When you seek a new job in a better position, you will be asked several questions during the interview, some of which will be related to your previous job. Your new prospective employer is not interested in actually knowing about your last organization. They are actually interested in knowing what kind of an employee you have been. And what you have carried forward from the previous organization that could help you excel when you join them. One of the most frequently asked questions in this regard is, “What did you like the most about your previous job“?
This question can be more challenging to answer than you could imagine, and hence, it is better to be prepared while answering this question. The answer would, of course, depend to a great extent on your personal experience in your previous position. And yet, you cannot simply answer there was “nothing” you didn’t like or didn’t like.
Because answering the former would beg the question of why you chose to leave the organization if there was nothing, you did not like and saying that you didn’t like anything at all would seem like badmouthing the company. Here is how you can answer this question professionally and politely.
Why Do Your Employers Ask the Question?
You might wonder why the employer is asking you questions about your previous organization rather than what you can do for them after joining the company. However, this has more to do with you, and they are looking for constructive responses from where they can ascertain whether you can join the organization with an open mind and work as a team player.
Employees who speak negatively about their previous company might make their prospective employers feel that they will be speaking negatively about the present organization once they decide to leave. Hence, it would be best to strike the correct balance while answering this question.
Answering the Question, “What did you Like About Your Previous Position”?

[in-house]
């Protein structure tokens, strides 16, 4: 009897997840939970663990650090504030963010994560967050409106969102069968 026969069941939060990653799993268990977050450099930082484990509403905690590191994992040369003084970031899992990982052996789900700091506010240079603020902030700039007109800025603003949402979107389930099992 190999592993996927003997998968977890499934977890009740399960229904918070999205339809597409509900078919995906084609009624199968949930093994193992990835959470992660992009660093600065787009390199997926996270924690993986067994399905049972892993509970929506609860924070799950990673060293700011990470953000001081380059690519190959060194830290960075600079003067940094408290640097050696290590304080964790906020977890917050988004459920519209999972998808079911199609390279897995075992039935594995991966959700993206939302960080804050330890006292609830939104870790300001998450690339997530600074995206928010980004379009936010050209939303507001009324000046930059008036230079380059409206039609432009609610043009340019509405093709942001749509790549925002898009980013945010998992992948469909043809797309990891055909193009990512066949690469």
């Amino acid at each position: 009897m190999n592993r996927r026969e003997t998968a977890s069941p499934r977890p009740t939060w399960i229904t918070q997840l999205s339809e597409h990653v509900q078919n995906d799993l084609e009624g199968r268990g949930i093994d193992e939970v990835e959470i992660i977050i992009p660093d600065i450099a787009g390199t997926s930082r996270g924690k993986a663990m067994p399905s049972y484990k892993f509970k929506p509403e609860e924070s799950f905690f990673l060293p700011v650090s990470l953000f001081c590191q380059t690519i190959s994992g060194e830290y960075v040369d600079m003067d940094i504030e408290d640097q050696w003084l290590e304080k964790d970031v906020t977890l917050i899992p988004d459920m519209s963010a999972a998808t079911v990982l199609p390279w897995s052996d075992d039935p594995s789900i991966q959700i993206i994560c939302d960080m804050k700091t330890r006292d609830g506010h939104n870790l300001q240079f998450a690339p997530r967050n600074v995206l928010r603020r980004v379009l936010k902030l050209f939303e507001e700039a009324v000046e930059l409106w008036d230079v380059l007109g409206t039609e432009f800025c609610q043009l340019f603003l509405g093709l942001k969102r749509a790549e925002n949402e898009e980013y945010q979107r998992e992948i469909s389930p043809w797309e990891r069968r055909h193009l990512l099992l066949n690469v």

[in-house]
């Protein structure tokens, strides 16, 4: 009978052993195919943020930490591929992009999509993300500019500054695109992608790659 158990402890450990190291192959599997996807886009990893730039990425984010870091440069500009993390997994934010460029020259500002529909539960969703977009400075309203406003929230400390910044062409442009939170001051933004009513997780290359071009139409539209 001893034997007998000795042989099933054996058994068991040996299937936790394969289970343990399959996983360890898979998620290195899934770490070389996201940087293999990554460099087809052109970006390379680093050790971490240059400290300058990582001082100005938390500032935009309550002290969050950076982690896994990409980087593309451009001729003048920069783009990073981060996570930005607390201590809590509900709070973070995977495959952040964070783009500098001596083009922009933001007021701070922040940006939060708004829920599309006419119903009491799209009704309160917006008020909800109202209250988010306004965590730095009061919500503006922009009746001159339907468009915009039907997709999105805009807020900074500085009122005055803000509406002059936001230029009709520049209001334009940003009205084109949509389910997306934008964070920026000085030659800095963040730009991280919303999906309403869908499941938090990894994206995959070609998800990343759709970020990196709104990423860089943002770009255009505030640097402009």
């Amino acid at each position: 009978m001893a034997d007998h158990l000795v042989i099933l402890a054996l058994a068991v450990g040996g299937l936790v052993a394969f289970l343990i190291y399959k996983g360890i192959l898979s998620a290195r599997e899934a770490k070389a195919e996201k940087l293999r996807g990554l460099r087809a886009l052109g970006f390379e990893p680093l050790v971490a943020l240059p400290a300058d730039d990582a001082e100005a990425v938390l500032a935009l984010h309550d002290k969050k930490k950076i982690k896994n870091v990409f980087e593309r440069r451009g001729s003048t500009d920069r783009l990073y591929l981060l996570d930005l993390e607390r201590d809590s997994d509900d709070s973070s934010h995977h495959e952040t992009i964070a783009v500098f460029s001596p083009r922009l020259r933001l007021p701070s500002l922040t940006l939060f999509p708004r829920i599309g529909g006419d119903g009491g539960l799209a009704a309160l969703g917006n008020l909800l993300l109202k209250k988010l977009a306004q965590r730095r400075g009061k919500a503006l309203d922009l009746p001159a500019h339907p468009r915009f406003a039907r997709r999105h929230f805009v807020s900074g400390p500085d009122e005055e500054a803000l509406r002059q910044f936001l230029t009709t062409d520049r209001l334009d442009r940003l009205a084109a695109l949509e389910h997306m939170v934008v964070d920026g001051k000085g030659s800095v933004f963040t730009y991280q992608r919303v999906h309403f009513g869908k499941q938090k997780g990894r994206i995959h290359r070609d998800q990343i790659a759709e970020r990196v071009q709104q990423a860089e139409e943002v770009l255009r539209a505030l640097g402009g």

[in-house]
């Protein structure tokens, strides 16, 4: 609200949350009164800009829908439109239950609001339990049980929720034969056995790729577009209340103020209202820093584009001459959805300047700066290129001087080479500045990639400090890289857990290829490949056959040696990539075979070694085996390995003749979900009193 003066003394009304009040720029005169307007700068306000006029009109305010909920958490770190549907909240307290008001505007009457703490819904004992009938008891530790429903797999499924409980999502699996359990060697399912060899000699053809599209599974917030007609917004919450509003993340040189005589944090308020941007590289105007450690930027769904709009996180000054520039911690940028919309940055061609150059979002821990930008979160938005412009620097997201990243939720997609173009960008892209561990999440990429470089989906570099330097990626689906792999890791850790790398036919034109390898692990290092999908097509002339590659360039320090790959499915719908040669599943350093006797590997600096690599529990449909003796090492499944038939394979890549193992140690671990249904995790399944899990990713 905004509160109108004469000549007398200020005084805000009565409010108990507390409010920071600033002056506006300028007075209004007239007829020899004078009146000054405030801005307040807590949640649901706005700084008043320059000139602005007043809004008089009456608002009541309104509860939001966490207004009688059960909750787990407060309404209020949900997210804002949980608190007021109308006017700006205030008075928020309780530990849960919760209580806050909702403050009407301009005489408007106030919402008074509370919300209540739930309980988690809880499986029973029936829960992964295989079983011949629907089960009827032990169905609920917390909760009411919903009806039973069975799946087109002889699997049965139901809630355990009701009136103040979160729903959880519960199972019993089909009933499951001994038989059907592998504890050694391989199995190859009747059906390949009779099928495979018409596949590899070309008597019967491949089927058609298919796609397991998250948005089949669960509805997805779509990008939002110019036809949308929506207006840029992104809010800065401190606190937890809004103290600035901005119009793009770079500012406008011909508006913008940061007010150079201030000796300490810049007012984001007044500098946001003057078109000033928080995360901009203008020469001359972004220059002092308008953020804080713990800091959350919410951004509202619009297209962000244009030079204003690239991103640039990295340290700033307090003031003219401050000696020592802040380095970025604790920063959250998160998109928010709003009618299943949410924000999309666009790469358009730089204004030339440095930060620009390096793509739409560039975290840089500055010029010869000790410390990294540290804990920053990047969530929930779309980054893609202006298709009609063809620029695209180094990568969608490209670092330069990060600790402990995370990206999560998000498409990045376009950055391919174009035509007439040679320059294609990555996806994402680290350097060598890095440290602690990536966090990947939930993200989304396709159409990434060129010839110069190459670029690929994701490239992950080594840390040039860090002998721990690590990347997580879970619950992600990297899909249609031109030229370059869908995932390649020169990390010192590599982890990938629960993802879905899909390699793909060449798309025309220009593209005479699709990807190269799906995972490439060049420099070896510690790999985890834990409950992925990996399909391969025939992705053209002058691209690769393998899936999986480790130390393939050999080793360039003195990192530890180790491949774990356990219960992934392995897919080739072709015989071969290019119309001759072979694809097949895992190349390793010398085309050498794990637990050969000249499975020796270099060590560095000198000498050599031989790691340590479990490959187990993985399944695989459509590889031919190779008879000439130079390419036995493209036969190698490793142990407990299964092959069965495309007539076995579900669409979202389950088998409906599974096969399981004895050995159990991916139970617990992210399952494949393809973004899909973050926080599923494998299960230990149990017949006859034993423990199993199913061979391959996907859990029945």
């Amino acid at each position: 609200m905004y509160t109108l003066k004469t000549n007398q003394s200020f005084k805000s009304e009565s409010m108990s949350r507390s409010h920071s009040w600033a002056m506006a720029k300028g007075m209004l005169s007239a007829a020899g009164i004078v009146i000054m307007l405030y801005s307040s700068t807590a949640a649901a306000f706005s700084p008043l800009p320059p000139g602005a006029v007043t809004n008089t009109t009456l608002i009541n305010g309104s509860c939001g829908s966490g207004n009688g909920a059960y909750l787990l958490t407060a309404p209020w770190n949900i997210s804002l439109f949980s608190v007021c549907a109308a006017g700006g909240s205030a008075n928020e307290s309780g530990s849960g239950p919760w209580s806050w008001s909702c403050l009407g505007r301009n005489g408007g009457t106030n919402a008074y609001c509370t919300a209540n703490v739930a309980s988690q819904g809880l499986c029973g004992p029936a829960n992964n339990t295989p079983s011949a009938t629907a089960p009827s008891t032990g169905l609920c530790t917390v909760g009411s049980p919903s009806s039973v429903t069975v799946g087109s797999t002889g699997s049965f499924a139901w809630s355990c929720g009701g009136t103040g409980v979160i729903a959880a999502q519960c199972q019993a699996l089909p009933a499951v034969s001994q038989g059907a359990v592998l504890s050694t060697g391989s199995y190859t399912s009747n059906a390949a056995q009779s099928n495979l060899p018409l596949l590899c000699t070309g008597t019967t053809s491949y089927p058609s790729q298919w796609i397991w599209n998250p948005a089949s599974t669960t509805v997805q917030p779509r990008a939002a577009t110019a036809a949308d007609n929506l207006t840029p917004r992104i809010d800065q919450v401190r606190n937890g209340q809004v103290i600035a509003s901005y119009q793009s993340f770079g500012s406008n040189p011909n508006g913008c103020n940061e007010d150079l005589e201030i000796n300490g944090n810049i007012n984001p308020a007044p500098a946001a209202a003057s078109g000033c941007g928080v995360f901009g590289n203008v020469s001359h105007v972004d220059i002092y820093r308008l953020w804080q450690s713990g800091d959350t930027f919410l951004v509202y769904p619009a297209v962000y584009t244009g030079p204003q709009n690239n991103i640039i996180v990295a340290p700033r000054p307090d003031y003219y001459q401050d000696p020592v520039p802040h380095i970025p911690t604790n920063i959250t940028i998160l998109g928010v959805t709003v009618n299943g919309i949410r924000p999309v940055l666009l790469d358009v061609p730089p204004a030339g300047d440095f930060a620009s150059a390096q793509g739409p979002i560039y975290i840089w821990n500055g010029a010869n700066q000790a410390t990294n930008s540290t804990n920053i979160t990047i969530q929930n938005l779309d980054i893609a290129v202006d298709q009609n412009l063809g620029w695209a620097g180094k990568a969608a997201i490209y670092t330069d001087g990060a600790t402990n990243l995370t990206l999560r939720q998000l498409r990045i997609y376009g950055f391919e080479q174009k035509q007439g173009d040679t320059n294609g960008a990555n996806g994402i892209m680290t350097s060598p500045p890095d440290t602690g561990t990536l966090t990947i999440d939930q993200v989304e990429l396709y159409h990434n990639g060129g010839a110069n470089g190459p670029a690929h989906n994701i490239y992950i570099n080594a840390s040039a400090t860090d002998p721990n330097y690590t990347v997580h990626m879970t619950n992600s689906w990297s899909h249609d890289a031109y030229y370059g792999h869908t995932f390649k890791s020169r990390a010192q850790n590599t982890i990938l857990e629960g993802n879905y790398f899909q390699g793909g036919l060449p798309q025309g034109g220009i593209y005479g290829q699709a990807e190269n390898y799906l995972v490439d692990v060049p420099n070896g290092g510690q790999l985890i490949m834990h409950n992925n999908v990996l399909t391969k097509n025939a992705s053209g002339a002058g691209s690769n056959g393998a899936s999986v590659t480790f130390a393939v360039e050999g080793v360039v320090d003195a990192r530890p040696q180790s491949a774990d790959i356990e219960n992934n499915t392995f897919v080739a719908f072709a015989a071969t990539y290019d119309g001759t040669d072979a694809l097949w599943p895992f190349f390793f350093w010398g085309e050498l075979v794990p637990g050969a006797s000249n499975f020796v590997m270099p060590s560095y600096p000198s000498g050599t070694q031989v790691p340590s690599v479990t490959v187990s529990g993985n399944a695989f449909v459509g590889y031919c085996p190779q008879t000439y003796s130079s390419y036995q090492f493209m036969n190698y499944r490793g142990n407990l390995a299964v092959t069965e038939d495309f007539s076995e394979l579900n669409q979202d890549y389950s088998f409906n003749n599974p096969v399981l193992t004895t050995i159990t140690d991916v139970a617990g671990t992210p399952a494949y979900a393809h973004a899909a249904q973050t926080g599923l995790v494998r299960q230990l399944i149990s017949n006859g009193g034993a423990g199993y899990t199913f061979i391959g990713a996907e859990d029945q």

You need to prepare the answer to this question carefully. Here is how you can prepare and answer this question.
1. Bring Out the Positives
While answering this question, you need to have a positive outlook as well as speak about the positive aspects of your previous organization, and at the same time not look like you are simply making things up in an effort to be excellent. On the other hand, you still need to be diplomatic and talk about the positive aspects even if there was nothing that you liked much. Try to think about all those times when you had managed to excel at your work and have been appreciated for it, even if those moments were few.
2. Concentrate on the Work
When you apply for a new position, your prospective employer would mostly be interested in knowing what skills you can bring to the table. Hence, if your previous position had a toxic work culture, it was primarily because of the people in that organization and not the job itself. Therefore, keep your responses about the work you had to do, what you learned from it, the skills it taught you, and how it prepared you to do even better, which is why you are again looking for a new position that will help you grow further.
3. Overcoming Challenges
Every position at every organization will teach you something new. If there was something you were not good at previously but only learned about it in your previous organization, this would be a great time to mention it. You can briefly tell the story about overcoming a particular challenge or talk about some of the new skills you learned. No point is too inconsequential here. If your prospective employers see you talking about the nuanced aspects of your previous job, they will appreciate you all the more for it.
4. Explain why you are Searching for a New Position
It is always best to come up with a plausible answer that despite loving some of the things about your previous job, why you are looking for a new position as well. The best way to answer this is to suggest that you are looking for personal growth and hope to get better conditions, researching the present company.